This drum, which is made of perishable materials, is remarkably well preserved. The hide of a camelid (the family of animals that includes llamas and alpacas) has been stretched taut over a wooden-slat cylinder and secured with hide lacings. Yellow stripes ornament the sides of the drum, while complex imagery painted in polychrome adorns the gessoed top and bottom skins. One side of the drum, seen here, presents a warrior holding two staffs, each of which ends in a trophy head; the other side is ringed with trophy heads. The warrior consists of a combination of sharp, angular forms and curving limbs, which seem to reverberate synesthetically with the drum’s thump. He wears a tunic with a decorated neck ornament, a kilt, striped leg wrappings, a crown or hat, and feathered arm decorations.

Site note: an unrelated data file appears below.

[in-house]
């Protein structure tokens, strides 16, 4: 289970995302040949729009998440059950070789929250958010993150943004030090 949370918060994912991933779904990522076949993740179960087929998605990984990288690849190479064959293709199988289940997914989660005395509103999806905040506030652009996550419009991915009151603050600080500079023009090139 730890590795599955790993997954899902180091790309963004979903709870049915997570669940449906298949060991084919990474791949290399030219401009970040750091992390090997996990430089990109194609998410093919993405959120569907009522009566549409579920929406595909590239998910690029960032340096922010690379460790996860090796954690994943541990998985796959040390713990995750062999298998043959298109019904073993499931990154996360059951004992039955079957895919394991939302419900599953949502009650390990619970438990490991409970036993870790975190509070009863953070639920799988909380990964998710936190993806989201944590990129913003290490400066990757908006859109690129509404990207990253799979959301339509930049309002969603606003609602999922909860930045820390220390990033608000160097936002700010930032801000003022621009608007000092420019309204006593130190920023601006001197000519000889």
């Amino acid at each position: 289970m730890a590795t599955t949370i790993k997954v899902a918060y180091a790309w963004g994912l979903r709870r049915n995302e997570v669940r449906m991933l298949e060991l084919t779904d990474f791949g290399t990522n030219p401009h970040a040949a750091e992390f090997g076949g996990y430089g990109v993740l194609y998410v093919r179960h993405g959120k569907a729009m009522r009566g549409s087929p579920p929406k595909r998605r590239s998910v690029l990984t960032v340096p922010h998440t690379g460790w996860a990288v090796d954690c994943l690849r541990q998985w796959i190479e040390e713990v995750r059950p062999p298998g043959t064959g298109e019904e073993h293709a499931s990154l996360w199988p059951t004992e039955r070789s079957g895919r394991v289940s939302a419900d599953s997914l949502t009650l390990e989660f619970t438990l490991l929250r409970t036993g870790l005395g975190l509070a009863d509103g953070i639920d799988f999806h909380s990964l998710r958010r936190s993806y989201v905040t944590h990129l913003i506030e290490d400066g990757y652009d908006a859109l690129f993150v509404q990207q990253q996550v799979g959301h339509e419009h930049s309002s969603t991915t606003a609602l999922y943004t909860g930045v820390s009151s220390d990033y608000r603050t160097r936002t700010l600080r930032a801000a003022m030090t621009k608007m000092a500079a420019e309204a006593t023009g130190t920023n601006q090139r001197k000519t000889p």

Princeton University Art Museum: Handbook of the Collections, (Princeton, NJ: Princeton University Art Museum, 2013).
Princeton University Art Museum, Princeton University Art Museum: Handbook of the Collection, (New Haven, CT: Yale University Press, 2007).
"Acquisitions of the Art Museum 1997," in "A Window into Collecting American Folk Art: The Edward Duff Balken Collection at Princeton," special issue, Record of the Art Museum, Princeton University 57, no. 1/2 (1998): p. 164-208.
An Educated Eye: The Princeton University Art Museum Collection (Friday, February 22, 2008 - Sunday, June 15, 2008)
Objects of Andean Royalty (Feburary 9 - April 9, 1995)